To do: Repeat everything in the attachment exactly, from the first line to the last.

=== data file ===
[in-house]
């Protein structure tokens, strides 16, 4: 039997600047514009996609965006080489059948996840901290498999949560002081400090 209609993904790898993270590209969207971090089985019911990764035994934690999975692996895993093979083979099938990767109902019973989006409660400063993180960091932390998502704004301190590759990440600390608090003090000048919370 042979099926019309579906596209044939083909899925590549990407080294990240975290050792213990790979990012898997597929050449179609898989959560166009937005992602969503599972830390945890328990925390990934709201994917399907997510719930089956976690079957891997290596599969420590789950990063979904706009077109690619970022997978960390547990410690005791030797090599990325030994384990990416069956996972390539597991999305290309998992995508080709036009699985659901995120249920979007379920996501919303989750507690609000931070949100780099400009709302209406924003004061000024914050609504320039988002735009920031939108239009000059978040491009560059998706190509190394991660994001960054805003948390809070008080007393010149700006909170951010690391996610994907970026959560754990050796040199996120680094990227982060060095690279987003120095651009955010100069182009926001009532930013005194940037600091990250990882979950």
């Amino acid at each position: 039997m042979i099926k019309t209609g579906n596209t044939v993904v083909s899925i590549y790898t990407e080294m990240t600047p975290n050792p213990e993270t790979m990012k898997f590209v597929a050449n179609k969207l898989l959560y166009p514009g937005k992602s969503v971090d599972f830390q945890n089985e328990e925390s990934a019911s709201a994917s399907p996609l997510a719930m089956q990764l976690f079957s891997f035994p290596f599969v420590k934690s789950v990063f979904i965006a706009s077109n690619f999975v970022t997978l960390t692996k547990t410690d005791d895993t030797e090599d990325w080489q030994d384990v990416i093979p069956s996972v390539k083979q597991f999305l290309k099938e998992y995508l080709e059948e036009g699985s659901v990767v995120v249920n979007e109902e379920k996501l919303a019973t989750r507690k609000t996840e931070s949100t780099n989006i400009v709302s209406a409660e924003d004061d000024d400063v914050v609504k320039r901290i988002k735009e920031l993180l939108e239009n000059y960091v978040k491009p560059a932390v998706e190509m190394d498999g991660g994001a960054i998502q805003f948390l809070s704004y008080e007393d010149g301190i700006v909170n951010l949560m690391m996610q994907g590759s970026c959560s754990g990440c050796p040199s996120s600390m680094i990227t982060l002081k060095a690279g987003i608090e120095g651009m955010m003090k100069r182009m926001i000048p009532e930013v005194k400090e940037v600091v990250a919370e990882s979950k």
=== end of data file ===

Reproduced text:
[in-house]
């Protein structure tokens, strides 16, 4: 039997600047514009996609965006080489059948996840901290498999949560002081400090 209609993904790898993270590209969207971090089985019911990764035994934690999975692996895993093979083979099938990767109902019973989006409660400063993180960091932390998502704004301190590759990440600390608090003090000048919370 042979099926019309579906596209044939083909899925590549990407080294990240975290050792213990790979990012898997597929050449179609898989959560166009937005992602969503599972830390945890328990925390990934709201994917399907997510719930089956976690079957891997290596599969420590789950990063979904706009077109690619970022997978960390547990410690005791030797090599990325030994384990990416069956996972390539597991999305290309998992995508080709036009699985659901995120249920979007379920996501919303989750507690609000931070949100780099400009709302209406924003004061000024914050609504320039988002735009920031939108239009000059978040491009560059998706190509190394991660994001960054805003948390809070008080007393010149700006909170951010690391996610994907970026959560754990050796040199996120680094990227982060060095690279987003120095651009955010100069182009926001009532930013005194940037600091990250990882979950």
């Amino acid at each position: 039997m042979i099926k019309t209609g579906n596209t044939v993904v083909s899925i590549y790898t990407e080294m990240t600047p975290n050792p213990e993270t790979m990012k898997f590209v597929a050449n179609k969207l898989l959560y166009p514009g937005k992602s969503v971090d599972f830390q945890n089985e328990e925390s990934a019911s709201a994917s399907p996609l997510a719930m089956q990764l976690f079957s891997f035994p290596f599969v420590k934690s789950v990063f979904i965006a706009s077109n690619f999975v970022t997978l960390t692996k547990t410690d005791d895993t030797e090599d990325w080489q030994d384990v990416i093979p069956s996972v390539k083979q597991f999305l290309k099938e998992y995508l080709e059948e036009g699985s659901v990767v995120v249920n979007e109902e379920k996501l919303a019973t989750r507690k609000t996840e931070s949100t780099n989006i400009v709302s209406a409660e924003d004061d000024d400063v914050v609504k320039r901290i988002k735009e920031l993180l939108e239009n000059y960091v978040k491009p560059a932390v998706e190509m190394d498999g991660g994001a960054i998502q805003f948390l809070s704004y008080e007393d010149g301190i700006v909170n951010l949560m690391m996610q994907g590759s970026c959560s754990g990440c050796p040199s996120s600390m680094i990227t982060l002081k060095a690279g987003i608090e120095g651009m955010m003090k100069r182009m926001i000048p009532e930013v005194k400090e940037v600091v990250a919370e990882s979950k």